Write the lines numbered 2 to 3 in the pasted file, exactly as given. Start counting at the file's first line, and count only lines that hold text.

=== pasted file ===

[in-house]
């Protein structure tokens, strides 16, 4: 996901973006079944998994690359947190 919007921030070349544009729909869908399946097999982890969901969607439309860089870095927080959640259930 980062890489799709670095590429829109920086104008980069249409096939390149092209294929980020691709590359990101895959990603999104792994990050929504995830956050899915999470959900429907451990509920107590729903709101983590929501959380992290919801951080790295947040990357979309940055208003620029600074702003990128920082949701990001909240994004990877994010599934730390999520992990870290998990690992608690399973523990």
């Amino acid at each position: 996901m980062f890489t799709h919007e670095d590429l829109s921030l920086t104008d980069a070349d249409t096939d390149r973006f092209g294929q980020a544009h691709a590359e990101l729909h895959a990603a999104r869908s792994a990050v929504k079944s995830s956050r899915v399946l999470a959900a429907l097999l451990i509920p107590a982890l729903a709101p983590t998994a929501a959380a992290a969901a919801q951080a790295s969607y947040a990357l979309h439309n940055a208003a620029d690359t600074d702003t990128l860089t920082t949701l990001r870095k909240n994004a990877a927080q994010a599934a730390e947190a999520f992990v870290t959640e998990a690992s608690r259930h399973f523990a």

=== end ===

């Protein structure tokens, strides 16, 4: 996901973006079944998994690359947190 919007921030070349544009729909869908399946097999982890969901969607439309860089870095927080959640259930 980062890489799709670095590429829109920086104008980069249409096939390149092209294929980020691709590359990101895959990603999104792994990050929504995830956050899915999470959900429907451990509920107590729903709101983590929501959380992290919801951080790295947040990357979309940055208003620029600074702003990128920082949701990001909240994004990877994010599934730390999520992990870290998990690992608690399973523990």
């Amino acid at each position: 996901m980062f890489t799709h919007e670095d590429l829109s921030l920086t104008d980069a070349d249409t096939d390149r973006f092209g294929q980020a544009h691709a590359e990101l729909h895959a990603a999104r869908s792994a990050v929504k079944s995830s956050r899915v399946l999470a959900a429907l097999l451990i509920p107590a982890l729903a709101p983590t998994a929501a959380a992290a969901a919801q951080a790295s969607y947040a990357l979309h439309n940055a208003a620029d690359t600074d702003t990128l860089t920082t949701l990001r870095k909240n994004a990877a927080q994010a599934a730390e947190a999520f992990v870290t959640e998990a690992s608690r259930h399973f523990a």